The Boat Race
The annual boat race between two of Britain's most illustrious universities, Oxford and Cambridge, draws up to a quarter of a million spectators to the banks of the Thames for thrilling views of the tense action. The 2013 boat race will give Oxford an opportunity to win back the crown from Cambridge, the current champions.
The world's most famous rowing race began in 1829, when Cambridge student Charles Merivale sent a challenge to his former Harrow schoolfriend Charles Wordsworth (nephew of the poet) at Oxford. Today, tradition holds that the losing team each year issues a challenge to the winner for a re-match the following March or April.
The closest finish in the race's history was in 2003, when there was just a foot between the Cambridge boat and the winners, Oxford. A dead heat was recorded in 1877, but the gap between the boats was thought to be as much as 2 metres (6 ft) - there was no finishing line photography in those days.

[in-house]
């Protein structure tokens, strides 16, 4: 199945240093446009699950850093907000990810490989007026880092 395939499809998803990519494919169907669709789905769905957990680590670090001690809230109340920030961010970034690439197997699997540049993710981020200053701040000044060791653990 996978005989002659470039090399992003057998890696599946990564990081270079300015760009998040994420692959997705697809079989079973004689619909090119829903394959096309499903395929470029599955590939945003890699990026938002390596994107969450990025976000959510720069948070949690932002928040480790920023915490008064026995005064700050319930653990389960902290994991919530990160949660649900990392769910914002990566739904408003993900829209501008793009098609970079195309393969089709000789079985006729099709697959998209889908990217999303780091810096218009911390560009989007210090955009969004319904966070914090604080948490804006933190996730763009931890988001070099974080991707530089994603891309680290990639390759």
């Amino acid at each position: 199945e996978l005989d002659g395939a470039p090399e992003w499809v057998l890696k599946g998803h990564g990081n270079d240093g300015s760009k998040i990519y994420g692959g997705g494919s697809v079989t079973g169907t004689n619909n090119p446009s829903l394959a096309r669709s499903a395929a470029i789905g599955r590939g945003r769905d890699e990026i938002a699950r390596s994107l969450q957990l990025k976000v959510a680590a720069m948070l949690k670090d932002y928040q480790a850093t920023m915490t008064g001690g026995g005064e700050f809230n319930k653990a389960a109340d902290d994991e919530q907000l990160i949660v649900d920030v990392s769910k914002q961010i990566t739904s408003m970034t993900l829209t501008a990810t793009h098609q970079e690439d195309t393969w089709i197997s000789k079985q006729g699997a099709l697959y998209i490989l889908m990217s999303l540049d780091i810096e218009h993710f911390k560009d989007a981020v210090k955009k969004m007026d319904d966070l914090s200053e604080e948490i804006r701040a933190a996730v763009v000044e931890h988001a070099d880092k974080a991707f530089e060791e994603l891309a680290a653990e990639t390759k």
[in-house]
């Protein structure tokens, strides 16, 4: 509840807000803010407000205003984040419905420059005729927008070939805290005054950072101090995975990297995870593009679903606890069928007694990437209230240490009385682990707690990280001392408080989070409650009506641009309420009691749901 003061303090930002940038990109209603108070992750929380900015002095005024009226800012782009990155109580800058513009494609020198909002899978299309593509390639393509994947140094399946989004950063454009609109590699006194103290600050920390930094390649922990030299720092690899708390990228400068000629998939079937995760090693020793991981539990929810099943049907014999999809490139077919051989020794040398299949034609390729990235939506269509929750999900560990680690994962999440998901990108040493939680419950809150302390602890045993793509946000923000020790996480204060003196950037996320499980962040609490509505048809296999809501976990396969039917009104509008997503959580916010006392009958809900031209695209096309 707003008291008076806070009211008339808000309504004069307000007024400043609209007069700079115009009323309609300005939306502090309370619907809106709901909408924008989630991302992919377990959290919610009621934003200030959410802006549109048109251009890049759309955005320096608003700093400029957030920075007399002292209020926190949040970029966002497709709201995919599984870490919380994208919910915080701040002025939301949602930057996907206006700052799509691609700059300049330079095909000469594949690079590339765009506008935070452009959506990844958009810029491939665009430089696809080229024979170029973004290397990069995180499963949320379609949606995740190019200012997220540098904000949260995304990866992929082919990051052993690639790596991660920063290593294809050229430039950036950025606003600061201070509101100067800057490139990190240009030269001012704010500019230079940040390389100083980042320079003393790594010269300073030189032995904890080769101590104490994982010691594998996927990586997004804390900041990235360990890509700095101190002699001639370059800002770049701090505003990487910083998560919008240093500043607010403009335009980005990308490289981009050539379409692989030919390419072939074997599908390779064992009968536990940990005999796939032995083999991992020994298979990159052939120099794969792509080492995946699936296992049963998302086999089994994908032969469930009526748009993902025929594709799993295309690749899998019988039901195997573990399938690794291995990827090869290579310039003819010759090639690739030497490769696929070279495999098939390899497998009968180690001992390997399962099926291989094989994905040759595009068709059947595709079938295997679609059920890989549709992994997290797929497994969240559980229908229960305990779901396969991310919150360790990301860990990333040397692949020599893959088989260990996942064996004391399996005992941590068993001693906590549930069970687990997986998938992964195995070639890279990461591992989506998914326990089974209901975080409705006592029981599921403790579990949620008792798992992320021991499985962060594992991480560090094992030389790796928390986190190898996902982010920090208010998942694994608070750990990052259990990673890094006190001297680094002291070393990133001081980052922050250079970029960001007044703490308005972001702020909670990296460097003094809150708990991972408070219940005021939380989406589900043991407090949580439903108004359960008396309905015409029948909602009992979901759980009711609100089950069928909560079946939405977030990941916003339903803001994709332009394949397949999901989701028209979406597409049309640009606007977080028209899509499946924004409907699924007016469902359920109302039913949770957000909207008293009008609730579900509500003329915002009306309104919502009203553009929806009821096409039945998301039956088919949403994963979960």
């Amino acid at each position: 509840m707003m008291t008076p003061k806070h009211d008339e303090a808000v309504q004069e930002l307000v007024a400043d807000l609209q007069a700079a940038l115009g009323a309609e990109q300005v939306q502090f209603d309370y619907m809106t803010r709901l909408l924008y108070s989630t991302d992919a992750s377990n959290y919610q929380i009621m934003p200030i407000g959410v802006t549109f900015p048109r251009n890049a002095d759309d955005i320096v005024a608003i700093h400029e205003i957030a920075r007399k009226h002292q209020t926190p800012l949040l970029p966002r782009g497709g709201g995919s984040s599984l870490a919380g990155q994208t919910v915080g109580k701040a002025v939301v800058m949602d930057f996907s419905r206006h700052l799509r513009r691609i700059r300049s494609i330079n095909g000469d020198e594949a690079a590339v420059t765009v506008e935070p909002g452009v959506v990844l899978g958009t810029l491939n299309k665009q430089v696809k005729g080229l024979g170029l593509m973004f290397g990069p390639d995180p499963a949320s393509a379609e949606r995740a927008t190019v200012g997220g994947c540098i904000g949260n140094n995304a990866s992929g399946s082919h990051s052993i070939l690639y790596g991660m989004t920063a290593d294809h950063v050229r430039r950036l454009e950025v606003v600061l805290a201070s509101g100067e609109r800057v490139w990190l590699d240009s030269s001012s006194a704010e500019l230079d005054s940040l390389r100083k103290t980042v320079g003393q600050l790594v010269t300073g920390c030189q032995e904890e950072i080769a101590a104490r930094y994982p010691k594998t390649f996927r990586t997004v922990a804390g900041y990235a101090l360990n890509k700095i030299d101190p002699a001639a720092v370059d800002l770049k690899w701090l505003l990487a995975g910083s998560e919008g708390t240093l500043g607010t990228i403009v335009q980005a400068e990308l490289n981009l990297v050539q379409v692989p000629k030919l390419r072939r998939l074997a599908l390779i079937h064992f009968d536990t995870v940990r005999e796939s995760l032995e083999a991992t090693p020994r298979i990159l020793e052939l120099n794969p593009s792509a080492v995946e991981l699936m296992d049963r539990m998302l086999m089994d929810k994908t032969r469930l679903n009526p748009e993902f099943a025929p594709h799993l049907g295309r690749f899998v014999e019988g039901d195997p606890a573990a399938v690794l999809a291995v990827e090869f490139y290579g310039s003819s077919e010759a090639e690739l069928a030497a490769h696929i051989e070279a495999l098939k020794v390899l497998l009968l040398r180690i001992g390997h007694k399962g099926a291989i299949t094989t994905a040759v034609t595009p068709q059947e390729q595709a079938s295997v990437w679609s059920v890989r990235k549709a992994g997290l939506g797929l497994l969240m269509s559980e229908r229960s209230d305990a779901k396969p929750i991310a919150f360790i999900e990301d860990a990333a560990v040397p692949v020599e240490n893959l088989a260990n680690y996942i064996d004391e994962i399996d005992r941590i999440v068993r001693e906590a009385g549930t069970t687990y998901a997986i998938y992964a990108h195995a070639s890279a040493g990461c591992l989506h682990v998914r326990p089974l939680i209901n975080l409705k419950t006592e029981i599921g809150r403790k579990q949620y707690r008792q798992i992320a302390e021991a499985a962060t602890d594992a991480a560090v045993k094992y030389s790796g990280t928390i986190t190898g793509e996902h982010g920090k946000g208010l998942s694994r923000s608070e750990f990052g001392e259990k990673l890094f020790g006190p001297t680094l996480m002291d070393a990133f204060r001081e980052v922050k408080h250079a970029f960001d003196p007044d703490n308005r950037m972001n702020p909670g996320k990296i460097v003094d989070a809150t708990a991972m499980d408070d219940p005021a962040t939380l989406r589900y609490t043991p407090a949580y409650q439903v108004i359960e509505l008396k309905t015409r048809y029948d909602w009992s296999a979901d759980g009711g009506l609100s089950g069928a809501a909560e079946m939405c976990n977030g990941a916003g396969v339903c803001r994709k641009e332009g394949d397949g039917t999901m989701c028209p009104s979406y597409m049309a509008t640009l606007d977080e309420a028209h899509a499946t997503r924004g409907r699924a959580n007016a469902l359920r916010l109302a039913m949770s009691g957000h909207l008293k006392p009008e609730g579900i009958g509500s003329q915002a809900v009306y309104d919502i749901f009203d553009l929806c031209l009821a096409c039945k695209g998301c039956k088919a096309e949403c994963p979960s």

The 6.8-km (4 miles, 374 yards) race starts out at Putney and finishes at Mortlake; spectators can watch the boat race all along the course from both sides of the river, but prime viewing spots are: Putney Bridge, Putney Embankment and the towpath in front of Bishops Park at the start; Hammersmith and Barnes towards the middle of the course; and Duke's Meadows and Chiswick Bridge at the end.
In 2012, Cambridge won one of the most eventful and controversial races to date following the appearance of a protestor in the water. Organisers, competitors and spectators alike will be hoping there is not a repeat performance in 2013.